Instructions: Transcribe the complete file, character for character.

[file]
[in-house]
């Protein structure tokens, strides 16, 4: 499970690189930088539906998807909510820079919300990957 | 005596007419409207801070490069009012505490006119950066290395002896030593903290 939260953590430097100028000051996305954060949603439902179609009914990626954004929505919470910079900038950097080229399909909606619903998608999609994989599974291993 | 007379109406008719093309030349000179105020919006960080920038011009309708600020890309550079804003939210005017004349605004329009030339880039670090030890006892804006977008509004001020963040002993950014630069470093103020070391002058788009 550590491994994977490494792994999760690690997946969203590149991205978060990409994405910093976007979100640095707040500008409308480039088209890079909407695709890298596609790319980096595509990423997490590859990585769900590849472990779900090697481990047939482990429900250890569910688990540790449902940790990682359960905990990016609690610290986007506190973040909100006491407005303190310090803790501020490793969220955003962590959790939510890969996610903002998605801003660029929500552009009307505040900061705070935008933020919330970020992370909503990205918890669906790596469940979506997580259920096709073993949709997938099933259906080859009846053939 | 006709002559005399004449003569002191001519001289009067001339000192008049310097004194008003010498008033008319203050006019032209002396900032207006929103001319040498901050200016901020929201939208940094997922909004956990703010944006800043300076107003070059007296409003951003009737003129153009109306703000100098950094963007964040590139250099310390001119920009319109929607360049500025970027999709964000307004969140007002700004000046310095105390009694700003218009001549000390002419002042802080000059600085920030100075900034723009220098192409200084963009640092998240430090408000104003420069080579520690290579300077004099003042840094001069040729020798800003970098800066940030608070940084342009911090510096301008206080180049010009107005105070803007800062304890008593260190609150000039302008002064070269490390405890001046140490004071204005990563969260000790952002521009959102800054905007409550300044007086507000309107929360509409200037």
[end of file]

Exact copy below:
[in-house]
């Protein structure tokens, strides 16, 4: 499970690189930088539906998807909510820079919300990957 | 005596007419409207801070490069009012505490006119950066290395002896030593903290 939260953590430097100028000051996305954060949603439902179609009914990626954004929505919470910079900038950097080229399909909606619903998608999609994989599974291993 | 007379109406008719093309030349000179105020919006960080920038011009309708600020890309550079804003939210005017004349605004329009030339880039670090030890006892804006977008509004001020963040002993950014630069470093103020070391002058788009 550590491994994977490494792994999760690690997946969203590149991205978060990409994405910093976007979100640095707040500008409308480039088209890079909407695709890298596609790319980096595509990423997490590859990585769900590849472990779900090697481990047939482990429900250890569910688990540790449902940790990682359960905990990016609690610290986007506190973040909100006491407005303190310090803790501020490793969220955003962590959790939510890969996610903002998605801003660029929500552009009307505040900061705070935008933020919330970020992370909503990205918890669906790596469940979506997580259920096709073993949709997938099933259906080859009846053939 | 006709002559005399004449003569002191001519001289009067001339000192008049310097004194008003010498008033008319203050006019032209002396900032207006929103001319040498901050200016901020929201939208940094997922909004956990703010944006800043300076107003070059007296409003951003009737003129153009109306703000100098950094963007964040590139250099310390001119920009319109929607360049500025970027999709964000307004969140007002700004000046310095105390009694700003218009001549000390002419002042802080000059600085920030100075900034723009220098192409200084963009640092998240430090408000104003420069080579520690290579300077004099003042840094001069040729020798800003970098800066940030608070940084342009911090510096301008206080180049010009107005105070803007800062304890008593260190609150000039302008002064070269490390405890001046140490004071204005990563969260000790952002521009959102800054905007409550300044007086507000309107929360509409200037």